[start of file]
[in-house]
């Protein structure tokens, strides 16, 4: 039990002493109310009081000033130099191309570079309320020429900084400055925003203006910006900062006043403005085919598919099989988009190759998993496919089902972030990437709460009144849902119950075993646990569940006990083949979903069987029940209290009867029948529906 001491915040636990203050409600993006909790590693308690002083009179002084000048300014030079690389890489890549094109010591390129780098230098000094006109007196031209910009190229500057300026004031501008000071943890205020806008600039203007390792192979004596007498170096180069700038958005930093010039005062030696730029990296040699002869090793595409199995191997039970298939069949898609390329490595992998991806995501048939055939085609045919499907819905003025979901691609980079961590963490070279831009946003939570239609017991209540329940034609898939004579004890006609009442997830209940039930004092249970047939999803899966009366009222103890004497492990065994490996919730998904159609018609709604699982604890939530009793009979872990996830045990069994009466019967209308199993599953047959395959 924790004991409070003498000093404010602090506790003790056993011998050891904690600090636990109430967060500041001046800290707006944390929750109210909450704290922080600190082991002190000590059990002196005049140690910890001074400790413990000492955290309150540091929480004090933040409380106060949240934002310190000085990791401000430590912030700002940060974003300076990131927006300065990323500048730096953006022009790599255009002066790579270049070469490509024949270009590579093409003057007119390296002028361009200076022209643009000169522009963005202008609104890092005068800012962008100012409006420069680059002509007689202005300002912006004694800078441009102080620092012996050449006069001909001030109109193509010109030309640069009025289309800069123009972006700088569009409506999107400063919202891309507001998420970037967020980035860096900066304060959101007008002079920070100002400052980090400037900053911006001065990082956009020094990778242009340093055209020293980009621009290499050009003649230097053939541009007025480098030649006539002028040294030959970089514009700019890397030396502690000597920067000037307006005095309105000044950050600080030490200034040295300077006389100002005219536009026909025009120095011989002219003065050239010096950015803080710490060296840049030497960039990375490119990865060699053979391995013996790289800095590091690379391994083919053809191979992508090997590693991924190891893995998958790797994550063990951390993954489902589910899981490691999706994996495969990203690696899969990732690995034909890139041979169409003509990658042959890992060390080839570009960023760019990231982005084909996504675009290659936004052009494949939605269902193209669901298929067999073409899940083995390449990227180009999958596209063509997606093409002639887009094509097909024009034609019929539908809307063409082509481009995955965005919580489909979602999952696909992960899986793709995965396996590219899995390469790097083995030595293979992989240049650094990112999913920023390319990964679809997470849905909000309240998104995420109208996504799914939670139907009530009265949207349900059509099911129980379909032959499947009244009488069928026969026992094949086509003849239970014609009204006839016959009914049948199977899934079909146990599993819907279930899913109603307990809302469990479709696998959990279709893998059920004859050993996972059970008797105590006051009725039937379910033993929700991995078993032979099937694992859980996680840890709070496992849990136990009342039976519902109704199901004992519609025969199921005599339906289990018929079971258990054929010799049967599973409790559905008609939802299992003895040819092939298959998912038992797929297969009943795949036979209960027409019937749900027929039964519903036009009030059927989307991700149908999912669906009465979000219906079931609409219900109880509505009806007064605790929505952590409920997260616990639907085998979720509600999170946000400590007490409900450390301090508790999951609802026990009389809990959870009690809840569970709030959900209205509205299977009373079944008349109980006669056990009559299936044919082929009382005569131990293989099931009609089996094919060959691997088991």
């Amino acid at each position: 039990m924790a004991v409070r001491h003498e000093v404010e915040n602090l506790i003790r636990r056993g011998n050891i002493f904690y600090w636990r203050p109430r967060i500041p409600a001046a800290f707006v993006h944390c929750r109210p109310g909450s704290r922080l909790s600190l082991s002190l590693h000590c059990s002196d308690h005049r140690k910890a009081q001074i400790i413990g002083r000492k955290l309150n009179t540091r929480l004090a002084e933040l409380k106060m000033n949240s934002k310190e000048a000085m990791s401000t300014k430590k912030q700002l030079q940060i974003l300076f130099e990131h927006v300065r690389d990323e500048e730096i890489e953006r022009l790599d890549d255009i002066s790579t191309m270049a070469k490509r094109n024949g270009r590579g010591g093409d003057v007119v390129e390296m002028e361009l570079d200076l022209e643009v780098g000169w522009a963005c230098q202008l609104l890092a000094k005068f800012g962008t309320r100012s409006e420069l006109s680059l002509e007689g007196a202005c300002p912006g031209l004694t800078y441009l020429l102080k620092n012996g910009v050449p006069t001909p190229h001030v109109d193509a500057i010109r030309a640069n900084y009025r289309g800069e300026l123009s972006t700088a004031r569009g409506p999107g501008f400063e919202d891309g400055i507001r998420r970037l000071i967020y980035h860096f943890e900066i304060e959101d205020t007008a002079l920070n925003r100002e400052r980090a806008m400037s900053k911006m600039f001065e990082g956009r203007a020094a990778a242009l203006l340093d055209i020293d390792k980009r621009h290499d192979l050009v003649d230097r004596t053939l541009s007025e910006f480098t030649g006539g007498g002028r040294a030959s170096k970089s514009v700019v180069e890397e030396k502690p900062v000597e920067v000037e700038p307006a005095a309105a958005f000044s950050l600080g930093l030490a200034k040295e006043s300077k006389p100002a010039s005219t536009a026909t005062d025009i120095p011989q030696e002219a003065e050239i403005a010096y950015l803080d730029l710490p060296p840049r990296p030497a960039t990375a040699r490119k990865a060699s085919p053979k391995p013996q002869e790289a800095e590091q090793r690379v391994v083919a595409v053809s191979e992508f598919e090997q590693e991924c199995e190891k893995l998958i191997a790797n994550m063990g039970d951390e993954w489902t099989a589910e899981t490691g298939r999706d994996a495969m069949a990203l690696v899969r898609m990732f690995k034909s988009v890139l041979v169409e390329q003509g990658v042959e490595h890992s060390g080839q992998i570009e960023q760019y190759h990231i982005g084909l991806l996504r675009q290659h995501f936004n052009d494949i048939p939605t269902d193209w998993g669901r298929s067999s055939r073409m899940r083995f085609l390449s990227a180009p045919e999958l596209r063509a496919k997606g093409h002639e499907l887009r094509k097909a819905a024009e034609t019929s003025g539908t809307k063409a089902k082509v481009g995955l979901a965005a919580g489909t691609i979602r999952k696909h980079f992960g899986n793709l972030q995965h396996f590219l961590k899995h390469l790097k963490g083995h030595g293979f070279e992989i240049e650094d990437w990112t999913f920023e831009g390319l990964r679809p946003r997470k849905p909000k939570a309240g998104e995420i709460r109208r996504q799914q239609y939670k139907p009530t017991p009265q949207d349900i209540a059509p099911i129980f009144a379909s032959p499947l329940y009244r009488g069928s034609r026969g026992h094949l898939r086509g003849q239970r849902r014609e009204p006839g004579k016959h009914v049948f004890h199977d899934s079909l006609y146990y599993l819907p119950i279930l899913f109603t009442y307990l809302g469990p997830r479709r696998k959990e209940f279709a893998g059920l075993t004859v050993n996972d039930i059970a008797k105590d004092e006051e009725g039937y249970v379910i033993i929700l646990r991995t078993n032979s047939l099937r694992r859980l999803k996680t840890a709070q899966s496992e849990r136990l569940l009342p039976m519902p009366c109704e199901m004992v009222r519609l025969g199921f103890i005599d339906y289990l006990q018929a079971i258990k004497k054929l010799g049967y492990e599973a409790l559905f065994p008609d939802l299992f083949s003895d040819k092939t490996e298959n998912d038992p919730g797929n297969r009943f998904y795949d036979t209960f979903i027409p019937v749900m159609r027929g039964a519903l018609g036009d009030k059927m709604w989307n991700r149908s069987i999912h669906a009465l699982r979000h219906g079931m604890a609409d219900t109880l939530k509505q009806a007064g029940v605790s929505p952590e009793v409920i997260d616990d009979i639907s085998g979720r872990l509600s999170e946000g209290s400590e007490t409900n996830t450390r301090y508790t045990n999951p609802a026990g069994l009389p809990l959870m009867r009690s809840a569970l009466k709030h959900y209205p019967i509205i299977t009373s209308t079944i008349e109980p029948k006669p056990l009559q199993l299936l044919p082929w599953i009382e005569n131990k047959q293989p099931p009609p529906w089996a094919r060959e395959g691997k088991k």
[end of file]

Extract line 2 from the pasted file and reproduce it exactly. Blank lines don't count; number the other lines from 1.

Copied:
């Protein structure tokens, strides 16, 4: 039990002493109310009081000033130099191309570079309320020429900084400055925003203006910006900062006043403005085919598919099989988009190759998993496919089902972030990437709460009144849902119950075993646990569940006990083949979903069987029940209290009867029948529906 001491915040636990203050409600993006909790590693308690002083009179002084000048300014030079690389890489890549094109010591390129780098230098000094006109007196031209910009190229500057300026004031501008000071943890205020806008600039203007390792192979004596007498170096180069700038958005930093010039005062030696730029990296040699002869090793595409199995191997039970298939069949898609390329490595992998991806995501048939055939085609045919499907819905003025979901691609980079961590963490070279831009946003939570239609017991209540329940034609898939004579004890006609009442997830209940039930004092249970047939999803899966009366009222103890004497492990065994490996919730998904159609018609709604699982604890939530009793009979872990996830045990069994009466019967209308199993599953047959395959 924790004991409070003498000093404010602090506790003790056993011998050891904690600090636990109430967060500041001046800290707006944390929750109210909450704290922080600190082991002190000590059990002196005049140690910890001074400790413990000492955290309150540091929480004090933040409380106060949240934002310190000085990791401000430590912030700002940060974003300076990131927006300065990323500048730096953006022009790599255009002066790579270049070469490509024949270009590579093409003057007119390296002028361009200076022209643009000169522009963005202008609104890092005068800012962008100012409006420069680059002509007689202005300002912006004694800078441009102080620092012996050449006069001909001030109109193509010109030309640069009025289309800069123009972006700088569009409506999107400063919202891309507001998420970037967020980035860096900066304060959101007008002079920070100002400052980090400037900053911006001065990082956009020094990778242009340093055209020293980009621009290499050009003649230097053939541009007025480098030649006539002028040294030959970089514009700019890397030396502690000597920067000037307006005095309105000044950050600080030490200034040295300077006389100002005219536009026909025009120095011989002219003065050239010096950015803080710490060296840049030497960039990375490119990865060699053979391995013996790289800095590091690379391994083919053809191979992508090997590693991924190891893995998958790797994550063990951390993954489902589910899981490691999706994996495969990203690696899969990732690995034909890139041979169409003509990658042959890992060390080839570009960023760019990231982005084909996504675009290659936004052009494949939605269902193209669901298929067999073409899940083995390449990227180009999958596209063509997606093409002639887009094509097909024009034609019929539908809307063409082509481009995955965005919580489909979602999952696909992960899986793709995965396996590219899995390469790097083995030595293979992989240049650094990112999913920023390319990964679809997470849905909000309240998104995420109208996504799914939670139907009530009265949207349900059509099911129980379909032959499947009244009488069928026969026992094949086509003849239970014609009204006839016959009914049948199977899934079909146990599993819907279930899913109603307990809302469990479709696998959990279709893998059920004859050993996972059970008797105590006051009725039937379910033993929700991995078993032979099937694992859980996680840890709070496992849990136990009342039976519902109704199901004992519609025969199921005599339906289990018929079971258990054929010799049967599973409790559905008609939802299992003895040819092939298959998912038992797929297969009943795949036979209960027409019937749900027929039964519903036009009030059927989307991700149908999912669906009465979000219906079931609409219900109880509505009806007064605790929505952590409920997260616990639907085998979720509600999170946000400590007490409900450390301090508790999951609802026990009389809990959870009690809840569970709030959900209205509205299977009373079944008349109980006669056990009559299936044919082929009382005569131990293989099931009609089996094919060959691997088991």